Structure in Chemistry
CA14. Solutions to selected problems
With contributions from Dr. Edward McIntee, CSB/SJU
a) The substituents are always trans along the junctions between each pair of rings. The steroids resemble a series of trans-decalin structures.
b) The overall structure would be more wide and wavy like a trans-decalin, rather than curled or boxy like a cis-decalin.
a) Bicyclo[2.1.1]hexane b) Bicyclo[3.2.1]octane c) Bicyclo[2.1.0]pentane (more commonly called "housane")
d) Bicyclo[2.2.2]octane e) cis-Bicyclo[3.3.0]octane
f) cis-Bicyclo[1.1.0]butane g) Bicyclo[1.1.1]pentane h) Bicyclo[4.3.3]dodecane
Although we could sketch out many rings using adamantane, just three rings are needed to include all the carbon atoms in the structure. Thus, adamantane is considered a tricyclic system. The systematic nomenclature of tricyclic systems gets a little more complicated, so we won't worry about that.
If cyclodecane adopted a regular diamond lattice conformation, there would be a whopping 8 atom interaction in the middle of the ring. That interaction isn't even included in our basis set. It would cost at least 6-7 kcal/mol. As a result, the cyclodecane adopts a twisted structure to avoid this interaction.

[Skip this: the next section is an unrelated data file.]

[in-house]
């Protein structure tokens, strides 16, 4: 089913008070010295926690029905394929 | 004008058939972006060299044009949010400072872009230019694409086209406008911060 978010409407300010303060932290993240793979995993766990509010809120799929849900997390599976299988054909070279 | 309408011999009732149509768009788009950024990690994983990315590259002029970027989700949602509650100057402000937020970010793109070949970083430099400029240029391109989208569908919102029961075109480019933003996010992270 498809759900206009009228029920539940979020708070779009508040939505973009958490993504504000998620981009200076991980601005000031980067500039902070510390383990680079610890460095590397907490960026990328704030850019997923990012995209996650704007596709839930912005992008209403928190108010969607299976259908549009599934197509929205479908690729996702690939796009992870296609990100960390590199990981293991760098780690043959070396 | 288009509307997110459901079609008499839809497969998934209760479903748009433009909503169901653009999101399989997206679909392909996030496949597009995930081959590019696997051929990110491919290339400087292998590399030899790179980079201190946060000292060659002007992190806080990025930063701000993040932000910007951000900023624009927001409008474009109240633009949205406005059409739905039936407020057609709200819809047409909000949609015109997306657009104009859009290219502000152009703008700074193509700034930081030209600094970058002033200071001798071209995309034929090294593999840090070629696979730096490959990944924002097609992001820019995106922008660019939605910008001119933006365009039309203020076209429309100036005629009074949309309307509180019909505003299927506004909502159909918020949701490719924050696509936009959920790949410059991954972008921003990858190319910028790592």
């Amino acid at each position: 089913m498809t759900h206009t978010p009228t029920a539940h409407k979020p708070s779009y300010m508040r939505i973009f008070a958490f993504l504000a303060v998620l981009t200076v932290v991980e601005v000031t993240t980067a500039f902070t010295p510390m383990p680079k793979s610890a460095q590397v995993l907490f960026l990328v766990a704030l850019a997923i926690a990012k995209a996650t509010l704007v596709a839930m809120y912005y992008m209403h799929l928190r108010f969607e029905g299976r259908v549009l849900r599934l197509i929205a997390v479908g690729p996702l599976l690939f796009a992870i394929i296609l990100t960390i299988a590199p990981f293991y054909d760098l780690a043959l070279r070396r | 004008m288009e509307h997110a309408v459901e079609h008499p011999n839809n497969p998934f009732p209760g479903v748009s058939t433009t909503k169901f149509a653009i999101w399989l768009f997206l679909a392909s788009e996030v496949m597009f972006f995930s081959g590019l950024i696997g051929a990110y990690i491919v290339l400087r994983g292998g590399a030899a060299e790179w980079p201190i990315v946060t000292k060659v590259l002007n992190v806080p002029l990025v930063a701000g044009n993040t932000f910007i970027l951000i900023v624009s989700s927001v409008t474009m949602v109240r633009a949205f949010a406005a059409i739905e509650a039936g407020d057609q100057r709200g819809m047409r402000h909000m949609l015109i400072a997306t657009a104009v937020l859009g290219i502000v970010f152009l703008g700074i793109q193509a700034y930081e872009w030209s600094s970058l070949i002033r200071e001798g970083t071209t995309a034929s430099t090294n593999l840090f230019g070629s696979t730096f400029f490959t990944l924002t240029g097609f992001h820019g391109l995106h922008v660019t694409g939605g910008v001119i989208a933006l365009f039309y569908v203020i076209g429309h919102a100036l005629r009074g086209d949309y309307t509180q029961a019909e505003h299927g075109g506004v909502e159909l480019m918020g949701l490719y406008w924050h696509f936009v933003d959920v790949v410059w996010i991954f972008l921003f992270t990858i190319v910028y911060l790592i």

a) The β-D-glucose isomer should be the more stable isomer. The β-D-glucose
isomer places the C1 hydroxyl group in the equatorial position.
b) The β-D-glucose isomer should be the more abundant isomer.
c) This is due to something called the anomeric effect. In solvents of modest polarity, such as dicholoromethane, the α-D-glucose isomer is not as polar as the β-D-glucose isomer. In the α-D-glucose isomer the dipoles of the ring oxygen and the C1 hydroxyl group opposing each other (therefore the overall effect is the molecule is less polar). In addition, the α-D-glucose isomer is stabilized by hyper conjugation of the ring oxygen and C1. For more information see http://en.wikipedia.org/wiki/Anomeric_effect
d) A more polar environment would promote having more of the β-D-glucose isomer around. In the β-D-glucose isomer, the dipoles of the ring oxygen and the C1 hydroxyl group align each other (therefore the overall effect is the molecule is more polar).
This site is written and maintained by Chris P. Schaller, Ph.D., College of Saint Benedict / Saint John's University (with contributions from other authors as noted). It is freely available for educational use.
Structure & Reactivity in Organic, Biological and Inorganic Chemistry by Chris Schaller is licensed under a Creative Commons Attribution-NonCommercial 3.0 Unported License.
Send corrections to email@example.com
Back to Conformation Index
Back to Structure & Reactivity Web Materials
Back to Chemistry
Back to CSB/SJU